John Coltrane inspires Urban Bush Women
As Urban Bush Women approached its 30th anniversary this year, founder/artistic director Jawole Willa Jo Zollar felt like she was finally ready to make a dance inspired by John Coltrane’s monumental jazz work, “A Love Supreme.”
“I love the music. It’s just powerful. It’s a masterpiece,” Zollar said in a telephone interview earlier this week.
She and her company have been working on the new dance during a two-week residency at Duke University that also included workshops for students.
The new dance, “Walking With Trane, Chapter 2,” will have its world premiere, performed by Urban Bush Women, Friday and Saturday at Duke University’s Reynolds Industries Theater. The dance will be performed to original music created and played live by pianist George Caldwell, who was inspired by Coltrane’s “A Love Supreme.”
When finished, “Trane” will have three chapters. It just so happened that she and co-choreographer/company member Samantha Speis were able to complete the second chapter first, Zollar said.
Most consider the 1965 “A Love Supreme” to be Coltrane’s most acclaimed work. It garnered two Grammy Awards and earned Gold Record status in the U.S. and Japan.
Born Sept. 23, 1926 in Hamlet, N.C., Coltrane grew up in High Point. His father played several instruments and sparked Coltrane’s interest in playing the saxophone. He went on to revolutionize jazz through his compositions as well as such techniques as being able to play multiple notes at the same time to create what he called “sheets of sound.” He explained how he did this by saying, “I start in the middle of a sentence and move in both directions at once.”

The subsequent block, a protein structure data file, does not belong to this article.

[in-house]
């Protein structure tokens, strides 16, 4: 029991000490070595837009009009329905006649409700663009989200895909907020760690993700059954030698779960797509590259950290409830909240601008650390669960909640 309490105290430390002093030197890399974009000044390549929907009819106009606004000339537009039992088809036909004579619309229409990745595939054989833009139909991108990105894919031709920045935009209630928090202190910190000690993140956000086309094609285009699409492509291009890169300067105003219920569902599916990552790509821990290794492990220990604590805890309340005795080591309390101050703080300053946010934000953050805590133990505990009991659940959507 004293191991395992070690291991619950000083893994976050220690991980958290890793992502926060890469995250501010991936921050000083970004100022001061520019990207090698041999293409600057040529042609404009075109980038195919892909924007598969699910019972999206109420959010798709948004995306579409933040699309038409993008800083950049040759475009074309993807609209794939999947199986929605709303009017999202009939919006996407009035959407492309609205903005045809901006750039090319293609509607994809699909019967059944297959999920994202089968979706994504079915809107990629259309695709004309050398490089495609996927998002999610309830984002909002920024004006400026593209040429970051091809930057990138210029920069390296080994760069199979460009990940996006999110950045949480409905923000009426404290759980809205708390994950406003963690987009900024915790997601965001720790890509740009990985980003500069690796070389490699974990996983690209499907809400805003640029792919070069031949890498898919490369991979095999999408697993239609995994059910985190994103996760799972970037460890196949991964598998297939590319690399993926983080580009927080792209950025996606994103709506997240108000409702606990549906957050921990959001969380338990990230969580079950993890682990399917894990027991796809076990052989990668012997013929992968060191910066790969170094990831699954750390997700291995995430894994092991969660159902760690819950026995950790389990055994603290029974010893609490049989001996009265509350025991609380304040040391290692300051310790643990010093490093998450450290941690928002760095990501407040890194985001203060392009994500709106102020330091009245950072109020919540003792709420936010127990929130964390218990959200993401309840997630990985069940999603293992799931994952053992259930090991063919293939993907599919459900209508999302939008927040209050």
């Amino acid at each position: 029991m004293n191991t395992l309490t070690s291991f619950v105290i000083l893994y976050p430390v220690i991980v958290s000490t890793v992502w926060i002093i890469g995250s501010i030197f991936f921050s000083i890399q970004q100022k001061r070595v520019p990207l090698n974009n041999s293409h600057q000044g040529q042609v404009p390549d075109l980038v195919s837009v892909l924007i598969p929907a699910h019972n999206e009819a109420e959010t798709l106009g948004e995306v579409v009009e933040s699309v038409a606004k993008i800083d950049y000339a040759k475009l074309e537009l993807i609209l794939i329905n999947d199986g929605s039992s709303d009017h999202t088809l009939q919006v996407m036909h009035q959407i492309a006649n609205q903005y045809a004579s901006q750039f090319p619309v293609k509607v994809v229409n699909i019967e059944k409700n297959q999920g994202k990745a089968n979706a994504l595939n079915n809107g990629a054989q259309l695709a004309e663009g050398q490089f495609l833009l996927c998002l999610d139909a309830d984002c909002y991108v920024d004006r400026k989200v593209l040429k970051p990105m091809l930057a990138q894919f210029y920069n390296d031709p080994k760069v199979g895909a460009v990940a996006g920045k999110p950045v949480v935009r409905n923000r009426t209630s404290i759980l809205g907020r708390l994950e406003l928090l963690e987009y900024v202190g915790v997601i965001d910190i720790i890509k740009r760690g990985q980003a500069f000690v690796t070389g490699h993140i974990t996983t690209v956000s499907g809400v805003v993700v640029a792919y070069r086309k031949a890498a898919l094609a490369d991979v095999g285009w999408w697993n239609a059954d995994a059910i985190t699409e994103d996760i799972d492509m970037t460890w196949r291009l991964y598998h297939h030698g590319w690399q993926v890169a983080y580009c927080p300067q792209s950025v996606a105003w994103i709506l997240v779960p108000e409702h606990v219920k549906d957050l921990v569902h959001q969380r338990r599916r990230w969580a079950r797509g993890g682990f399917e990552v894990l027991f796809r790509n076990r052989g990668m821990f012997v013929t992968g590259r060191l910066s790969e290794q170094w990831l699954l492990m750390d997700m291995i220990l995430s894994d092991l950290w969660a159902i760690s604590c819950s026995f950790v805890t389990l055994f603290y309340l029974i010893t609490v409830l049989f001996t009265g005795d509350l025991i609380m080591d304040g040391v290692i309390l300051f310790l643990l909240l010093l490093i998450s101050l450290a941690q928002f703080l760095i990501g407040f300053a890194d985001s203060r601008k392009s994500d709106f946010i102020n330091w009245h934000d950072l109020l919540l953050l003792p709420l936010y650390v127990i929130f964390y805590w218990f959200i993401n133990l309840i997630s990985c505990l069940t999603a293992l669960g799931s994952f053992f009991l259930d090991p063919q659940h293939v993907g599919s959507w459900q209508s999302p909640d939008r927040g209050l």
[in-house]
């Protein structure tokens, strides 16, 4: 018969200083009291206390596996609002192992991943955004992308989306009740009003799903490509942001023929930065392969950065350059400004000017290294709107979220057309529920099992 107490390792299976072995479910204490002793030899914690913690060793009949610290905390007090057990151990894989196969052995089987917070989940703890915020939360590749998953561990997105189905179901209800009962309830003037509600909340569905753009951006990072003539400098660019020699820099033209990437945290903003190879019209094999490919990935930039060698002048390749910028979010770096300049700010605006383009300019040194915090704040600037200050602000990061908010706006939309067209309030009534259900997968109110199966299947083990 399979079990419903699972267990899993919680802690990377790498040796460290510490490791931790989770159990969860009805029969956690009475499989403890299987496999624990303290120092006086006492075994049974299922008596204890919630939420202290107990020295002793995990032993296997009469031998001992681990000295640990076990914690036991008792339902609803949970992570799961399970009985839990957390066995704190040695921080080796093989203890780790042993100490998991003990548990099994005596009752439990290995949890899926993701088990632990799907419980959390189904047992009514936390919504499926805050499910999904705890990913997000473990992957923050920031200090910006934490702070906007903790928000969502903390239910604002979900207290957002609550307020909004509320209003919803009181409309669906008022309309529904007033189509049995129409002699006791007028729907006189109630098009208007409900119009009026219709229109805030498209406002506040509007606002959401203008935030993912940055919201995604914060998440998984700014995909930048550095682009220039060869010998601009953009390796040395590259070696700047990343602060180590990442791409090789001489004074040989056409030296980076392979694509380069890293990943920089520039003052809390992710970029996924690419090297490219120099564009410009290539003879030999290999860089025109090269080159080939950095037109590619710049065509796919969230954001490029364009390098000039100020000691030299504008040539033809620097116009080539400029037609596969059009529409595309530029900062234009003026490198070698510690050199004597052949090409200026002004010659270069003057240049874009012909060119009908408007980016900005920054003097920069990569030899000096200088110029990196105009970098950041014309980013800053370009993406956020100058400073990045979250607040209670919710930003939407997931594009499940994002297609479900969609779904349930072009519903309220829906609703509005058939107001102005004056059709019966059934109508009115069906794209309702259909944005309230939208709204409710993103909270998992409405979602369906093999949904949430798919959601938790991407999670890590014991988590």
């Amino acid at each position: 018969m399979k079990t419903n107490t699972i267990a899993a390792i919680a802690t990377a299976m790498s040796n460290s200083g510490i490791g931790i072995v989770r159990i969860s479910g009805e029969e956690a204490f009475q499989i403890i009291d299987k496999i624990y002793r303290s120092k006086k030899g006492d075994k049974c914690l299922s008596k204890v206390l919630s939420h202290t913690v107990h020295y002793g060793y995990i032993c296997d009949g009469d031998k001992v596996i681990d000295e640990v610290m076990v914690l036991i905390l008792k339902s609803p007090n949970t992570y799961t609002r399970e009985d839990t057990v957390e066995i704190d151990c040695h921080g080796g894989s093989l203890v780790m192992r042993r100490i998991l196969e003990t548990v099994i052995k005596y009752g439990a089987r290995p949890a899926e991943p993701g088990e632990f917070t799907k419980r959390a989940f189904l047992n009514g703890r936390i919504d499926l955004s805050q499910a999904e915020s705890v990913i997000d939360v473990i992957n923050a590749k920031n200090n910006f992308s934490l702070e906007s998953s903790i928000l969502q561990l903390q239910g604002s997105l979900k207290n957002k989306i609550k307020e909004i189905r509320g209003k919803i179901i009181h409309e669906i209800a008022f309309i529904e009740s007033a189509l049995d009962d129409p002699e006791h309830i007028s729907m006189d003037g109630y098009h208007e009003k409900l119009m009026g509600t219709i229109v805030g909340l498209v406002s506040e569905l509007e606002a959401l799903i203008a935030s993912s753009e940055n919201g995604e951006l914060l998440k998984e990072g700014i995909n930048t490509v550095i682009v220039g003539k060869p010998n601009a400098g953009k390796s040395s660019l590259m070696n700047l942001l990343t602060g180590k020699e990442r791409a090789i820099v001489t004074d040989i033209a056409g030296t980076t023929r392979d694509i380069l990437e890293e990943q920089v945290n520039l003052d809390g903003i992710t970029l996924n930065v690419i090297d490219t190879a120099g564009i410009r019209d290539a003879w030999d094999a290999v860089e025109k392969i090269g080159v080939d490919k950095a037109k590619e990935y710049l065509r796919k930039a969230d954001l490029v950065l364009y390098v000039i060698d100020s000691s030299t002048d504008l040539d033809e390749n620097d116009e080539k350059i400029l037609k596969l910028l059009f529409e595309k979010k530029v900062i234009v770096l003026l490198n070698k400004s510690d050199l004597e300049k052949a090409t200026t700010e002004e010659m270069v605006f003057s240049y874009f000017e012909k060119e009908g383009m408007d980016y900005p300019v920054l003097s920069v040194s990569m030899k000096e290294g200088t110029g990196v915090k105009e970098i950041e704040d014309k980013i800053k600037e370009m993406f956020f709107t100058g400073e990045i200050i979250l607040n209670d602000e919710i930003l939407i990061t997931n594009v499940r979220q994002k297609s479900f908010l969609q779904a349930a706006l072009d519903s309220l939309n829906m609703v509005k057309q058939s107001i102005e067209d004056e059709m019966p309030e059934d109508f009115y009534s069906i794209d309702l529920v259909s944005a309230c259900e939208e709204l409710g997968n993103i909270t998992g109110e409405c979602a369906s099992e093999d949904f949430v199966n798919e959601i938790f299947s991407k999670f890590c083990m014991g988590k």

The Duke program also features other new work: Zollar’s “Hep Hep Sweet Sweet;” Nora Chipaumire’s “Dark Swan;” and “Being Bushified,” created by Zollar and company member Maria Bauman.
“Hep Hep Sweet Sweet” offers Zollar’s take on the music and culture, fueled by the Great Migration, that emerged in jazz clubs in Harlem and her hometown of Kansas City, Mo. Her parents, coming from Texas and Alabama to Kansas City, were part of that migration, from 1916-1970, in which more than 1 million African-Americans relocated from the rural South to cities in the North, Midwest and West. “Hep – as in ‘hep cat’ was used in the 1930s to denote “hip,” Zollar said.
In “Dark Swan,” Chipaumire re-imagines the classical European ballet’s romanticized femininity by portraying instead modern women, who claim their strength and identities.
Zollar would reveal nothing about “Being Bushified” except to say, “It’s a surprise.” But you can bet it has something to do with the company’s 30th anniversary season this year. “We have a vision that’s enduring. Our work has social relevance and deep humanity through the lens of African-American culture,” Zollar said of the company’s longevity.
Jazz is part of that culture and Zollar’s exposure to this indigenous American music began as a child in Kansas City. “My mother was a jazz singer and pianist. My parents had an extensive record collection. Jazz was all around,” Zollar said. Her parents would also take her and her five siblings to hear live jazz performances.
Since the 1930s, Kansas City, Mo., has been know as one of the cradles of jazz in the U.S. Some of Zollar’s earliest memories of jazz come from listing to jazz recordings at home after school. “I would race home and put on music. I would play jazz and I would imagine choreography,” Zollar added.
WANT TO GO?
WHAT: Urban Bush Women perform 30th Anniversary Program.
WHEN: 8 p.m. Friday and Saturday.
WHERE: Duke University’s Reynolds Industries Theater.
TICKETS: 919-684-4444 or firstname.lastname@example.org